Bran nue dae

Australia, 1991

Film

An inspirational film on the production of the Aboriginal musical ‘Bran Nue Dae’ and the life of Jimmy Chi, its creator. Chi has suffered from schizophrenia since he was a university student but remains undaunted by his illness. ‘Bran Nue Dae’ is largely the work of Chi with the pooled talents of Broome band, Knuckles. The musical is a story of an Aboriginal boy’s flight from the city of Perth to his homeland at Djaridjin. His journey in search of identity, love and security takes us across the state in a blend of rock-opera, road-movie, comedy, song, dance, and romance.

On display until:

ACMI Viewing Booths

22 April 2019

Credits

creator
producer/director

Tom Zubrycki

production company

Bran Nue Dae Productions

Duration

00:55:00:00

Production places
Australia
Production dates
1991

Collection metadata

ACMI Identifier

37380

Language

English

Audience classification

Mediatheque - all ages (ACMI classified)

Subject categories

Aboriginal Australia → Aboriginal Australian theater

Aboriginal Australia → Aboriginal Australians - Ethnic identity

Advertising, Film, Journalism, Mass Media & TV → Musicals - Production and direction

Documentary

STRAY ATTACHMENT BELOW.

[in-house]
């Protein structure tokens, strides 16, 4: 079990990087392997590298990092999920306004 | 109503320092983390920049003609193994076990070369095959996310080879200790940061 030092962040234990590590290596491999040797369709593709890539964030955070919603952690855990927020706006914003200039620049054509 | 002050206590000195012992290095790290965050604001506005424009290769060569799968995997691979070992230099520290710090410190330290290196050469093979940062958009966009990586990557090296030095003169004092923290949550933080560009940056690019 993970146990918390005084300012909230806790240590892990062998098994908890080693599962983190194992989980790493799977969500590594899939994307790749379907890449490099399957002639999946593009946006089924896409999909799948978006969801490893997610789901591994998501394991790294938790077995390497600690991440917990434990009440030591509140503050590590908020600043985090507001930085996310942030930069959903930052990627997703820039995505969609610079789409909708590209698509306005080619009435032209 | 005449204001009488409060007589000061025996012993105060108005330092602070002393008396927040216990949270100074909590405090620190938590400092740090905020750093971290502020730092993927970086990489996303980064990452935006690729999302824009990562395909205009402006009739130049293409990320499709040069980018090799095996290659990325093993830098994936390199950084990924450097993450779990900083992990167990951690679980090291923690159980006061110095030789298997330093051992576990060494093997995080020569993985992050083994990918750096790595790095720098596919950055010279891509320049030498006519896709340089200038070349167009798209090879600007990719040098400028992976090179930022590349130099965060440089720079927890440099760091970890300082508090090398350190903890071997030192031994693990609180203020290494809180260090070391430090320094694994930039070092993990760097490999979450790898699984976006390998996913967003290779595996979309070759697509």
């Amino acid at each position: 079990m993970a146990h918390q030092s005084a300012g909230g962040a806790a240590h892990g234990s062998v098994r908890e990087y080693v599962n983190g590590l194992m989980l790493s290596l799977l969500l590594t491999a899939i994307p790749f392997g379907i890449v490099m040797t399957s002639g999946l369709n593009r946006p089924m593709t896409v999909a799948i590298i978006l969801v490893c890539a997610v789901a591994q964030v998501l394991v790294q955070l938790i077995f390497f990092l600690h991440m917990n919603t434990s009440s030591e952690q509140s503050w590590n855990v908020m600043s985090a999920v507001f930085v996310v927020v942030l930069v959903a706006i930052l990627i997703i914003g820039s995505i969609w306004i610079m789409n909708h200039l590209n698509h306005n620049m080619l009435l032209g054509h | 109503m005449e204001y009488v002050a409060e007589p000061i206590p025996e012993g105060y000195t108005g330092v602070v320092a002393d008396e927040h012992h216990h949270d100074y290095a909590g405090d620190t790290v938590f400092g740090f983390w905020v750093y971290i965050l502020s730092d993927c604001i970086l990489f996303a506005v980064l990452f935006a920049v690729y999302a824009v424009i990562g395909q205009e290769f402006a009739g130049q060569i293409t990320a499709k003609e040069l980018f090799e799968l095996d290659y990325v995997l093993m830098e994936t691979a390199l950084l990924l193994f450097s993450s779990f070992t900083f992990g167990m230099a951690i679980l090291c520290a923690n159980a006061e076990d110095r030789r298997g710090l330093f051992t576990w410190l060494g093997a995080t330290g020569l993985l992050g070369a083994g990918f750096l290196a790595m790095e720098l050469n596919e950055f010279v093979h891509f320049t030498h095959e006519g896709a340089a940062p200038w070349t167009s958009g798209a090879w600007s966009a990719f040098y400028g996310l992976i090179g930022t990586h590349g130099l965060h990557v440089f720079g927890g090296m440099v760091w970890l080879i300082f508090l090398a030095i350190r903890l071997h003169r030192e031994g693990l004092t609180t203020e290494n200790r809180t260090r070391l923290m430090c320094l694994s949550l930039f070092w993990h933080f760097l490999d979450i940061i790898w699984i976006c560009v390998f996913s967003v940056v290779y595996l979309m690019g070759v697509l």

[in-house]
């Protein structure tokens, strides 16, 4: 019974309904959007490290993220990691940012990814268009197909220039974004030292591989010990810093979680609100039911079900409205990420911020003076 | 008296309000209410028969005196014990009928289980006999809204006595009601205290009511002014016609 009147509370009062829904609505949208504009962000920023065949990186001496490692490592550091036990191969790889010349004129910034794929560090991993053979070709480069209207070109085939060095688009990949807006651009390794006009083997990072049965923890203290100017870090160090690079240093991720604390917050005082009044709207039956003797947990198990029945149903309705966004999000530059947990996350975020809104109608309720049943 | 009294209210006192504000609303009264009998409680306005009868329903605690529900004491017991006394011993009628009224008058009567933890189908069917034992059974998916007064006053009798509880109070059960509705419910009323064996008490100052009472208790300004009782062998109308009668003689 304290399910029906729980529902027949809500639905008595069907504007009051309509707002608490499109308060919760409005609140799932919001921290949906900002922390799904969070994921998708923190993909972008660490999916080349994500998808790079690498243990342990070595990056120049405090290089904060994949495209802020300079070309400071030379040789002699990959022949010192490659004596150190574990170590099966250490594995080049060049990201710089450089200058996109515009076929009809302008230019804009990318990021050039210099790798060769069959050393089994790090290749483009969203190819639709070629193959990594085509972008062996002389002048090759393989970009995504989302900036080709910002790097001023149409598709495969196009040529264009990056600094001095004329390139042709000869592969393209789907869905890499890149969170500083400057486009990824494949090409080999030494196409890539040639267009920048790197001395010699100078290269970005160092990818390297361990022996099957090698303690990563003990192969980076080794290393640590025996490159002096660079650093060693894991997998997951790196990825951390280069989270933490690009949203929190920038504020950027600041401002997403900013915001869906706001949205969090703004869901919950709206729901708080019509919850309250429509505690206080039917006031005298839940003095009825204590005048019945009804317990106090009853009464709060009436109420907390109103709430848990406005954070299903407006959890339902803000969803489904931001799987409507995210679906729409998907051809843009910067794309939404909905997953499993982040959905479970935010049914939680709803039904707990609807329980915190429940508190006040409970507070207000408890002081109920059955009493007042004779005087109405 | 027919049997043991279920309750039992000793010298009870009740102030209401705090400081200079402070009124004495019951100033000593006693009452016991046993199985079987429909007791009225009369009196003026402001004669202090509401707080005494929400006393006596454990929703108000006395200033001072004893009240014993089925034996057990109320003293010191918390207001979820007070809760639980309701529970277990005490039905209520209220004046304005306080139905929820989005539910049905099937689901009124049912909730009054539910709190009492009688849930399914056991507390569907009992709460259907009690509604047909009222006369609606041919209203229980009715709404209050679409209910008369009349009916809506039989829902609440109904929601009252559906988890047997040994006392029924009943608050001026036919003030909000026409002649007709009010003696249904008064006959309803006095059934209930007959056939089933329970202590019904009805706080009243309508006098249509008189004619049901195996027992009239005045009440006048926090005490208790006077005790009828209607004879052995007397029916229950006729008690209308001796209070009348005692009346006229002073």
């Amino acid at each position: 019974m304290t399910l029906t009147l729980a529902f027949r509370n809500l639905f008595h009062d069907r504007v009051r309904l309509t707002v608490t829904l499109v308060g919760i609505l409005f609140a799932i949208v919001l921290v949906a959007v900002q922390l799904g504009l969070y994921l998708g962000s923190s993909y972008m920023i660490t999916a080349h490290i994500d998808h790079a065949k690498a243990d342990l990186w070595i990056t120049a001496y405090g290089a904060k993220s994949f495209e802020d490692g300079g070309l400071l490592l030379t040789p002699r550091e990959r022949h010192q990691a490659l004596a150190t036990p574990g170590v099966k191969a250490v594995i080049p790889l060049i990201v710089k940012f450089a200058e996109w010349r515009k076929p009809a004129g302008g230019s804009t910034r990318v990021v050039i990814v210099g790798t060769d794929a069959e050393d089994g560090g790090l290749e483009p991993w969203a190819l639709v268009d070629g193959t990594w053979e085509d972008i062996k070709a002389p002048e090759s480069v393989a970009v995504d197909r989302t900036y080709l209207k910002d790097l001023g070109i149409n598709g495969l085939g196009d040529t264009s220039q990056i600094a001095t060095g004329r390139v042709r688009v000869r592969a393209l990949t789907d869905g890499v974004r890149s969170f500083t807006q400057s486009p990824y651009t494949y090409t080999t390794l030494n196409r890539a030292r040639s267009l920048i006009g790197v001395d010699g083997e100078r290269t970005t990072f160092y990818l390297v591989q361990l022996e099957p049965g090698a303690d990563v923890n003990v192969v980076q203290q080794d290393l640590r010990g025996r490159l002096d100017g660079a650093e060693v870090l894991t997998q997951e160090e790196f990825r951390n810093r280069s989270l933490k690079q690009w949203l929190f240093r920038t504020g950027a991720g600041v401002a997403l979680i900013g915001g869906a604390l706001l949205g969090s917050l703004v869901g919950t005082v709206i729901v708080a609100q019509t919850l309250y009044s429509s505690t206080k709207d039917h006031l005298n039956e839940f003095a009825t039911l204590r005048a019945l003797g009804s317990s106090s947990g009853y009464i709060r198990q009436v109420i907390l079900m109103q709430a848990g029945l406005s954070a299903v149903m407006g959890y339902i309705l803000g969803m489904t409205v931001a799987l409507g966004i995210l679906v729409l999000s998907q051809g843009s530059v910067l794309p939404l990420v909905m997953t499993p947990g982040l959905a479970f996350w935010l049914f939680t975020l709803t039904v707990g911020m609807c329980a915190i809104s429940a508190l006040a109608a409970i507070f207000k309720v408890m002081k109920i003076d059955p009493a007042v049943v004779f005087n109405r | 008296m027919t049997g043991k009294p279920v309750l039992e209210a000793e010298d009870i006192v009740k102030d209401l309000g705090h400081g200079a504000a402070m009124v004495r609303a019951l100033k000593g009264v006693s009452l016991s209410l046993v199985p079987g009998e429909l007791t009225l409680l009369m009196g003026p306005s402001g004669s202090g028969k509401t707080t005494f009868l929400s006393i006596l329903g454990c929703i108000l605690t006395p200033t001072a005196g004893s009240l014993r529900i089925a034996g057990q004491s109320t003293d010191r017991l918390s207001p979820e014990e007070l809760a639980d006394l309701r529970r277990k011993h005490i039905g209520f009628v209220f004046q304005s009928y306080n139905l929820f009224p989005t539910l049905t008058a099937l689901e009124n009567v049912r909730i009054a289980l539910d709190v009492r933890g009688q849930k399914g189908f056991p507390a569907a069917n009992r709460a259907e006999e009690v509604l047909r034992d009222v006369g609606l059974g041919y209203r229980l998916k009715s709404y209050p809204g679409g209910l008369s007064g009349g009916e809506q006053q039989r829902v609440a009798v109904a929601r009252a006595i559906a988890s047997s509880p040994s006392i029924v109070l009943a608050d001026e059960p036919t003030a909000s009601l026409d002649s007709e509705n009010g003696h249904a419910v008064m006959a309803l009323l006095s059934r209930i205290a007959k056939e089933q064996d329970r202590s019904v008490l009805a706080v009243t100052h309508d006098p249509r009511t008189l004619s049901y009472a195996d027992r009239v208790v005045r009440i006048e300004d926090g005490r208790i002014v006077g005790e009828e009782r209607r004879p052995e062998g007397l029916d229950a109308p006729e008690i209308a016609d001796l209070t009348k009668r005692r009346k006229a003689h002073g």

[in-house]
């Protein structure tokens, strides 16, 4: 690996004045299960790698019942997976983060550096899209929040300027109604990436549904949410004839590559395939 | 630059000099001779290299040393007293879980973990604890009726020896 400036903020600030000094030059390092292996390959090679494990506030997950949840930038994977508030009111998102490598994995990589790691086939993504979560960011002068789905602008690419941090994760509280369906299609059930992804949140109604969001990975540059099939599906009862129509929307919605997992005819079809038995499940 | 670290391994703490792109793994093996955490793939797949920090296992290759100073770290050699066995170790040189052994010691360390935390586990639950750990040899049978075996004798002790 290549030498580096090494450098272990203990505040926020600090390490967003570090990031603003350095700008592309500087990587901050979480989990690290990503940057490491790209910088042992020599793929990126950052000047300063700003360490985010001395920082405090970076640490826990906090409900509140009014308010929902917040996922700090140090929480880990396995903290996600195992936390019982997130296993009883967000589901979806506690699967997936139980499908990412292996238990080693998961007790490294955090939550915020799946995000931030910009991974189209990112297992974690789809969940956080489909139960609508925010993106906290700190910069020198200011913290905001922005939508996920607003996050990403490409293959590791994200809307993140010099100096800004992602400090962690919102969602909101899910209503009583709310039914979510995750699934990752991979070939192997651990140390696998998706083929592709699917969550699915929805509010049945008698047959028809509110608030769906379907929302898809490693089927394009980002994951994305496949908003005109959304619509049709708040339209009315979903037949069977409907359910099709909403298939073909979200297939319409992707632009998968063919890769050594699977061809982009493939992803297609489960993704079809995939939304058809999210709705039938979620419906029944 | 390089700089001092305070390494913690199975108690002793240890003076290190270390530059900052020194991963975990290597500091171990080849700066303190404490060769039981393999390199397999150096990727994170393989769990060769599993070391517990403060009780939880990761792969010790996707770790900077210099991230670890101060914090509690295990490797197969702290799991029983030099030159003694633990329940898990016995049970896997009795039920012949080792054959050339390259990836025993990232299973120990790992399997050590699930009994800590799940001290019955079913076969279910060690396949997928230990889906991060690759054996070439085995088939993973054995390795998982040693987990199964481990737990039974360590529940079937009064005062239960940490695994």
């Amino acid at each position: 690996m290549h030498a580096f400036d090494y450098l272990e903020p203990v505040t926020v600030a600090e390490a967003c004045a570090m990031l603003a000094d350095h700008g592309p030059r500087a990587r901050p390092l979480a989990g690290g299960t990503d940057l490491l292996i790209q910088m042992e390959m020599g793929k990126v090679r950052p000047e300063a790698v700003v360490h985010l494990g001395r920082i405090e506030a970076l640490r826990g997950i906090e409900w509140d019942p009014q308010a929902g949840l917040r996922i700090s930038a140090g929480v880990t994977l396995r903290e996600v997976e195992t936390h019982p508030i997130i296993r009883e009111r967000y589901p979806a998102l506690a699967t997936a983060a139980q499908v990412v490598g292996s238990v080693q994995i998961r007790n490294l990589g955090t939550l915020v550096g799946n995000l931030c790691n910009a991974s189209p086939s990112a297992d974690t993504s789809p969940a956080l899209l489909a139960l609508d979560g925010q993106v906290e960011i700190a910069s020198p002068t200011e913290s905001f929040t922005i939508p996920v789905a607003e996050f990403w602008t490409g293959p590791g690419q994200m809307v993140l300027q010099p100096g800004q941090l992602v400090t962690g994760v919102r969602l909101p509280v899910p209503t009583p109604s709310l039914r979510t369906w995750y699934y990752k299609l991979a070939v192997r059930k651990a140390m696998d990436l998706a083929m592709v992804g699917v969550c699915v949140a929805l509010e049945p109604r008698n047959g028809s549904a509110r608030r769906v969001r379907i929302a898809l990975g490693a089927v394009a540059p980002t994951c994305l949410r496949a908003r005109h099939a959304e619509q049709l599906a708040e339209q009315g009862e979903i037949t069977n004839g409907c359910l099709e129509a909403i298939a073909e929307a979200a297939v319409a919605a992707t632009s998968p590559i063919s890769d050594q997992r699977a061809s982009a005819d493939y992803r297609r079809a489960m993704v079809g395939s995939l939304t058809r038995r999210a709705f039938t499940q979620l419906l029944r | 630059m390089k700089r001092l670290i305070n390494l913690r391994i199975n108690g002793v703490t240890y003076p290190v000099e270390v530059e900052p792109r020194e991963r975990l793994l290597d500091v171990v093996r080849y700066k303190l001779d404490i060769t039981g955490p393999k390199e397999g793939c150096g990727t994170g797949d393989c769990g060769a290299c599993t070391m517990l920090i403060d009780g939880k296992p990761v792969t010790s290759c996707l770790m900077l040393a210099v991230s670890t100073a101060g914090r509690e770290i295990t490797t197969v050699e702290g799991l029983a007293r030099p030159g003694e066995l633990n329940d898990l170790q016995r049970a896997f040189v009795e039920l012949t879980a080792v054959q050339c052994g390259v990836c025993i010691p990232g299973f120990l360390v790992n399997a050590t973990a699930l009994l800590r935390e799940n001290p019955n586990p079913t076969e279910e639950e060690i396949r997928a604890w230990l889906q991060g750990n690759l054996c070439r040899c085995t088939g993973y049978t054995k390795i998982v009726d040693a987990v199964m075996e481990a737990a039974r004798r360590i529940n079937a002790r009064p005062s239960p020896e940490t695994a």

Documentary → Documentary films - Australia

Food, Health, Lifestyle, Medicine, Psychology & Safety → Schizophrenia

Music & Performing Arts → Aboriginal Australian theater

Musicals

People → Chi, Jimmy

Short films

Short films → Short films - Australia

Sound/audio

Sound

Colour

Colour

Holdings

VHS; Access Print (Section 1)

MOV file H264; NFSA Digital Access Copy

Please note: this archive is an ongoing body of work. Sometimes the credit information (director, year etc) isn’t available so these fields may be left blank; we are progressively filling these in with further research.

Cite this work on Wikipedia

If you would like to cite this item, please use the following template: {{cite web |url=https://acmi.net.au/works/81511--bran-nue-dae/ |title=Bran nue dae |author=Australian Centre for the Moving Image |access-date=27 July 2021 |publisher=Australian Centre for the Moving Image}}